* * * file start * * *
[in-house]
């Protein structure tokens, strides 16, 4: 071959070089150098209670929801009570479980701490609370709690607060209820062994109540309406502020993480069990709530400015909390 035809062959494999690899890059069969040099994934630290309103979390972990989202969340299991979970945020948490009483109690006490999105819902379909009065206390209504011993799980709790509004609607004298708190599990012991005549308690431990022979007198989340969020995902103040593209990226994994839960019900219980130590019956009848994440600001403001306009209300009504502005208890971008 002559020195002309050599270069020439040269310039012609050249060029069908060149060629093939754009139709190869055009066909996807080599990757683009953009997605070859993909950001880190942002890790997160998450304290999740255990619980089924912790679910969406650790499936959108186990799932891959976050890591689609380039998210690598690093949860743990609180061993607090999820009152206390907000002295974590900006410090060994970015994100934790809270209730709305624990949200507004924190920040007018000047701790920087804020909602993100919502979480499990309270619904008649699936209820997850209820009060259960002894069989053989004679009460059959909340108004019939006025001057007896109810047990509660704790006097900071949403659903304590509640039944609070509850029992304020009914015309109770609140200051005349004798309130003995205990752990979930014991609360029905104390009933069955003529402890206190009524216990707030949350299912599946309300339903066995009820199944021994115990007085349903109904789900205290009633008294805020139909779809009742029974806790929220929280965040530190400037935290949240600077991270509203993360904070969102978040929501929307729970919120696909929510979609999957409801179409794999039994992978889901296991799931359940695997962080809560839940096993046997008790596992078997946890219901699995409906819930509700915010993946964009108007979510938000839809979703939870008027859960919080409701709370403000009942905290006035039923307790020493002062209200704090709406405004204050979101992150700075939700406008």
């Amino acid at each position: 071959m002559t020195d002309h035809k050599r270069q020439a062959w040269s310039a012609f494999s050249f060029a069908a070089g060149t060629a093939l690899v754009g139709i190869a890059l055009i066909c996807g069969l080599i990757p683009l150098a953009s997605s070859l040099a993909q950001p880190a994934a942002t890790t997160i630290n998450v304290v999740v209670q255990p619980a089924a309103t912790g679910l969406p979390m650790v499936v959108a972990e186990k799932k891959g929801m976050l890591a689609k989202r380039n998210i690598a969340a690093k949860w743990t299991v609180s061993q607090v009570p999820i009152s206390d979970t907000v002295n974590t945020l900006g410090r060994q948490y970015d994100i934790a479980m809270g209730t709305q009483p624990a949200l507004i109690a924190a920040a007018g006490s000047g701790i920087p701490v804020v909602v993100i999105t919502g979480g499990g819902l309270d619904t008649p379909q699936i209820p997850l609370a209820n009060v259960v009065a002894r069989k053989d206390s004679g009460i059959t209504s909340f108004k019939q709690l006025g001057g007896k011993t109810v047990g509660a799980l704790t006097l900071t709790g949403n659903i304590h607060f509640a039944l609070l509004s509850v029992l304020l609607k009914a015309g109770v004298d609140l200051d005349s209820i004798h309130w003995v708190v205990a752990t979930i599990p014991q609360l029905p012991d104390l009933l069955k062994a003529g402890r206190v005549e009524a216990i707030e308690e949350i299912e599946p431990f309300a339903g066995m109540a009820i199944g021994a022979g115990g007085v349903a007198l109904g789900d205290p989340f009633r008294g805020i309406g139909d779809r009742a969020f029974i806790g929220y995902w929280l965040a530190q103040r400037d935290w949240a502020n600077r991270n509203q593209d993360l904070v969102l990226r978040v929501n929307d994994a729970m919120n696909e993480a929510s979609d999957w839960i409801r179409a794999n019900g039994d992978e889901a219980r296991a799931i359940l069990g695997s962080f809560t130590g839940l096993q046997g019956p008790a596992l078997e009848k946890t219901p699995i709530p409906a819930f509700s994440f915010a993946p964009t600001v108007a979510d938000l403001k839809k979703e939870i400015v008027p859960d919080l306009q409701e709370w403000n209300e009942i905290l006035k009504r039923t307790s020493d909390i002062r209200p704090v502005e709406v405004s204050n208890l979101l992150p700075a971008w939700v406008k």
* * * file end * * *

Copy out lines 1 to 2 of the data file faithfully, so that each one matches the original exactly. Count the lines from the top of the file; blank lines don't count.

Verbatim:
[in-house]
């Protein structure tokens, strides 16, 4: 071959070089150098209670929801009570479980701490609370709690607060209820062994109540309406502020993480069990709530400015909390 035809062959494999690899890059069969040099994934630290309103979390972990989202969340299991979970945020948490009483109690006490999105819902379909009065206390209504011993799980709790509004609607004298708190599990012991005549308690431990022979007198989340969020995902103040593209990226994994839960019900219980130590019956009848994440600001403001306009209300009504502005208890971008 002559020195002309050599270069020439040269310039012609050249060029069908060149060629093939754009139709190869055009066909996807080599990757683009953009997605070859993909950001880190942002890790997160998450304290999740255990619980089924912790679910969406650790499936959108186990799932891959976050890591689609380039998210690598690093949860743990609180061993607090999820009152206390907000002295974590900006410090060994970015994100934790809270209730709305624990949200507004924190920040007018000047701790920087804020909602993100919502979480499990309270619904008649699936209820997850209820009060259960002894069989053989004679009460059959909340108004019939006025001057007896109810047990509660704790006097900071949403659903304590509640039944609070509850029992304020009914015309109770609140200051005349004798309130003995205990752990979930014991609360029905104390009933069955003529402890206190009524216990707030949350299912599946309300339903066995009820199944021994115990007085349903109904789900205290009633008294805020139909779809009742029974806790929220929280965040530190400037935290949240600077991270509203993360904070969102978040929501929307729970919120696909929510979609999957409801179409794999039994992978889901296991799931359940695997962080809560839940096993046997008790596992078997946890219901699995409906819930509700915010993946964009108007979510938000839809979703939870008027859960919080409701709370403000009942905290006035039923307790020493002062209200704090709406405004204050979101992150700075939700406008």